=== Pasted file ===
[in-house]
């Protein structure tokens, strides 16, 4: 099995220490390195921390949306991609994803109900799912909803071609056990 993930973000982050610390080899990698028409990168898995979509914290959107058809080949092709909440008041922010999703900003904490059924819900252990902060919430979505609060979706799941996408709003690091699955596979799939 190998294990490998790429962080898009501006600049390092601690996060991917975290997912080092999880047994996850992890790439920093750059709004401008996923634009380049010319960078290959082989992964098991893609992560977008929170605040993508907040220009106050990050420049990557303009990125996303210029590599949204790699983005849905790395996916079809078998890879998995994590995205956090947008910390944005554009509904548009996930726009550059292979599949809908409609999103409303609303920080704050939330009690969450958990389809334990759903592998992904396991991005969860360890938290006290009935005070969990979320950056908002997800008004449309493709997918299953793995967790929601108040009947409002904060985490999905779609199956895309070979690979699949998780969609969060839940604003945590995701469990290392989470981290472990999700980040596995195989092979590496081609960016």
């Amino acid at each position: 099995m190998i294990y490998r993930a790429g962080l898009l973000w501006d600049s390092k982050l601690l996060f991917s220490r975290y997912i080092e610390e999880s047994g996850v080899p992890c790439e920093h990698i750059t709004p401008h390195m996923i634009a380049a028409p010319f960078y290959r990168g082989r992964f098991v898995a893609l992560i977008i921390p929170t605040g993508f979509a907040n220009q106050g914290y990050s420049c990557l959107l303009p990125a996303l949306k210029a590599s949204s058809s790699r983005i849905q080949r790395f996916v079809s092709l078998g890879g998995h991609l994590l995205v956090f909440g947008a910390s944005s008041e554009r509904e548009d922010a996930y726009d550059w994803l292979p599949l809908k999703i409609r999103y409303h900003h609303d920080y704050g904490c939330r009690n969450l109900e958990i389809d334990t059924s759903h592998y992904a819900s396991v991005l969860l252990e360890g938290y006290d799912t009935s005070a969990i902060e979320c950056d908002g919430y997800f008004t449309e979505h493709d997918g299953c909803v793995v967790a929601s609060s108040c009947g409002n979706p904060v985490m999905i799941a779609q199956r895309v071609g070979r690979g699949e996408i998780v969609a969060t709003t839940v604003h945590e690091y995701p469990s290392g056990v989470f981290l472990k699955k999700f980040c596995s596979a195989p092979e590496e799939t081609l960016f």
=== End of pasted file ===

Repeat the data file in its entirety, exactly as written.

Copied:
[in-house]
């Protein structure tokens, strides 16, 4: 099995220490390195921390949306991609994803109900799912909803071609056990 993930973000982050610390080899990698028409990168898995979509914290959107058809080949092709909440008041922010999703900003904490059924819900252990902060919430979505609060979706799941996408709003690091699955596979799939 190998294990490998790429962080898009501006600049390092601690996060991917975290997912080092999880047994996850992890790439920093750059709004401008996923634009380049010319960078290959082989992964098991893609992560977008929170605040993508907040220009106050990050420049990557303009990125996303210029590599949204790699983005849905790395996916079809078998890879998995994590995205956090947008910390944005554009509904548009996930726009550059292979599949809908409609999103409303609303920080704050939330009690969450958990389809334990759903592998992904396991991005969860360890938290006290009935005070969990979320950056908002997800008004449309493709997918299953793995967790929601108040009947409002904060985490999905779609199956895309070979690979699949998780969609969060839940604003945590995701469990290392989470981290472990999700980040596995195989092979590496081609960016």
């Amino acid at each position: 099995m190998i294990y490998r993930a790429g962080l898009l973000w501006d600049s390092k982050l601690l996060f991917s220490r975290y997912i080092e610390e999880s047994g996850v080899p992890c790439e920093h990698i750059t709004p401008h390195m996923i634009a380049a028409p010319f960078y290959r990168g082989r992964f098991v898995a893609l992560i977008i921390p929170t605040g993508f979509a907040n220009q106050g914290y990050s420049c990557l959107l303009p990125a996303l949306k210029a590599s949204s058809s790699r983005i849905q080949r790395f996916v079809s092709l078998g890879g998995h991609l994590l995205v956090f909440g947008a910390s944005s008041e554009r509904e548009d922010a996930y726009d550059w994803l292979p599949l809908k999703i409609r999103y409303h900003h609303d920080y704050g904490c939330r009690n969450l109900e958990i389809d334990t059924s759903h592998y992904a819900s396991v991005l969860l252990e360890g938290y006290d799912t009935s005070a969990i902060e979320c950056d908002g919430y997800f008004t449309e979505h493709d997918g299953c909803v793995v967790a929601s609060s108040c009947g409002n979706p904060v985490m999905i799941a779609q199956r895309v071609g070979r690979g699949e996408i998780v969609a969060t709003t839940v604003h945590e690091y995701p469990s290392g056990v989470f981290l472990k699955k999700f980040c596995s596979a195989p092979e590496e799939t081609l960016f």